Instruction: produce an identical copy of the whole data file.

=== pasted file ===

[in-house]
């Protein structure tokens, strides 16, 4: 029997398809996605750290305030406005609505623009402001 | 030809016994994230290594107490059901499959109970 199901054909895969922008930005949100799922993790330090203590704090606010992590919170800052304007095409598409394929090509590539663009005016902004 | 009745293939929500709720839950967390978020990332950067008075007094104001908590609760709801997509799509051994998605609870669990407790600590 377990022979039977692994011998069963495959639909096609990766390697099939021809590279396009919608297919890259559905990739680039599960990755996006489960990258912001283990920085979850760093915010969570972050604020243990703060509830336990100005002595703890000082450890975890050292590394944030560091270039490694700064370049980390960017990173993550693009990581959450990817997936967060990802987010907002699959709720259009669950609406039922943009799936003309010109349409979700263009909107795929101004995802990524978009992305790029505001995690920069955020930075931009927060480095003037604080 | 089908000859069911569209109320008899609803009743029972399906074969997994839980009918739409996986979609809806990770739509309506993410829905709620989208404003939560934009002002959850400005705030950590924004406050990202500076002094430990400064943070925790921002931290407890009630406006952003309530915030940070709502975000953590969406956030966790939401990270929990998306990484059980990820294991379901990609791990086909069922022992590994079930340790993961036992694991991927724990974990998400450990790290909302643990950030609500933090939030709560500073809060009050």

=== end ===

[in-house]
């Protein structure tokens, strides 16, 4: 029997398809996605750290305030406005609505623009402001 | 030809016994994230290594107490059901499959109970 199901054909895969922008930005949100799922993790330090203590704090606010992590919170800052304007095409598409394929090509590539663009005016902004 | 009745293939929500709720839950967390978020990332950067008075007094104001908590609760709801997509799509051994998605609870669990407790600590 377990022979039977692994011998069963495959639909096609990766390697099939021809590279396009919608297919890259559905990739680039599960990755996006489960990258912001283990920085979850760093915010969570972050604020243990703060509830336990100005002595703890000082450890975890050292590394944030560091270039490694700064370049980390960017990173993550693009990581959450990817997936967060990802987010907002699959709720259009669950609406039922943009799936003309010109349409979700263009909107795929101004995802990524978009992305790029505001995690920069955020930075931009927060480095003037604080 | 089908000859069911569209109320008899609803009743029972399906074969997994839980009918739409996986979609809806990770739509309506993410829905709620989208404003939560934009002002959850400005705030950590924004406050990202500076002094430990400064943070925790921002931290407890009630406006952003309530915030940070709502975000953590969406956030966790939401990270929990998306990484059980990820294991379901990609791990086909069922022992590994079930340790993961036992694991991927724990974990998400450990790290909302643990950030609500933090939030709560500073809060009050």